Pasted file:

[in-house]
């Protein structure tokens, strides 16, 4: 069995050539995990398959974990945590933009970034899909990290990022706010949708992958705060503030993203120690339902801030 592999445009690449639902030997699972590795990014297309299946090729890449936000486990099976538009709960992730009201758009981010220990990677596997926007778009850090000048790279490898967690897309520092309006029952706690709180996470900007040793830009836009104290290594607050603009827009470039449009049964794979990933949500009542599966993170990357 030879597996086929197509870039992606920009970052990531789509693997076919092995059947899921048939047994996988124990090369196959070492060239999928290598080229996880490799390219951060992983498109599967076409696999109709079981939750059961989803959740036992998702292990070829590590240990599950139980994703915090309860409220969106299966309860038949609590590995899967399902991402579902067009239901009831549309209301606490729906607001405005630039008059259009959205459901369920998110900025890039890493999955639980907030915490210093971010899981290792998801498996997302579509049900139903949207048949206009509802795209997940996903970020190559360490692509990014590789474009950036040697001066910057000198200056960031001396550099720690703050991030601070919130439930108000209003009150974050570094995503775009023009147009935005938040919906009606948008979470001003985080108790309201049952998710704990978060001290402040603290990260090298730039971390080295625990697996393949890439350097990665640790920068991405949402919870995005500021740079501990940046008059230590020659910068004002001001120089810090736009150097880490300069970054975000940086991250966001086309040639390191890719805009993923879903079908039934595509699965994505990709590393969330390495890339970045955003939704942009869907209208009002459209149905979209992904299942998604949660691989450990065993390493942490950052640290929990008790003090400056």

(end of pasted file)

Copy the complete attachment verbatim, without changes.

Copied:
[in-house]
């Protein structure tokens, strides 16, 4: 069995050539995990398959974990945590933009970034899909990290990022706010949708992958705060503030993203120690339902801030 592999445009690449639902030997699972590795990014297309299946090729890449936000486990099976538009709960992730009201758009981010220990990677596997926007778009850090000048790279490898967690897309520092309006029952706690709180996470900007040793830009836009104290290594607050603009827009470039449009049964794979990933949500009542599966993170990357 030879597996086929197509870039992606920009970052990531789509693997076919092995059947899921048939047994996988124990090369196959070492060239999928290598080229996880490799390219951060992983498109599967076409696999109709079981939750059961989803959740036992998702292990070829590590240990599950139980994703915090309860409220969106299966309860038949609590590995899967399902991402579902067009239901009831549309209301606490729906607001405005630039008059259009959205459901369920998110900025890039890493999955639980907030915490210093971010899981290792998801498996997302579509049900139903949207048949206009509802795209997940996903970020190559360490692509990014590789474009950036040697001066910057000198200056960031001396550099720690703050991030601070919130439930108000209003009150974050570094995503775009023009147009935005938040919906009606948008979470001003985080108790309201049952998710704990978060001290402040603290990260090298730039971390080295625990697996393949890439350097990665640790920068991405949402919870995005500021740079501990940046008059230590020659910068004002001001120089810090736009150097880490300069970054975000940086991250966001086309040639390191890719805009993923879903079908039934595509699965994505990709590393969330390495890339970045955003939704942009869907209208009002459209149905979209992904299942998604949660691989450990065993390493942490950052640290929990008790003090400056």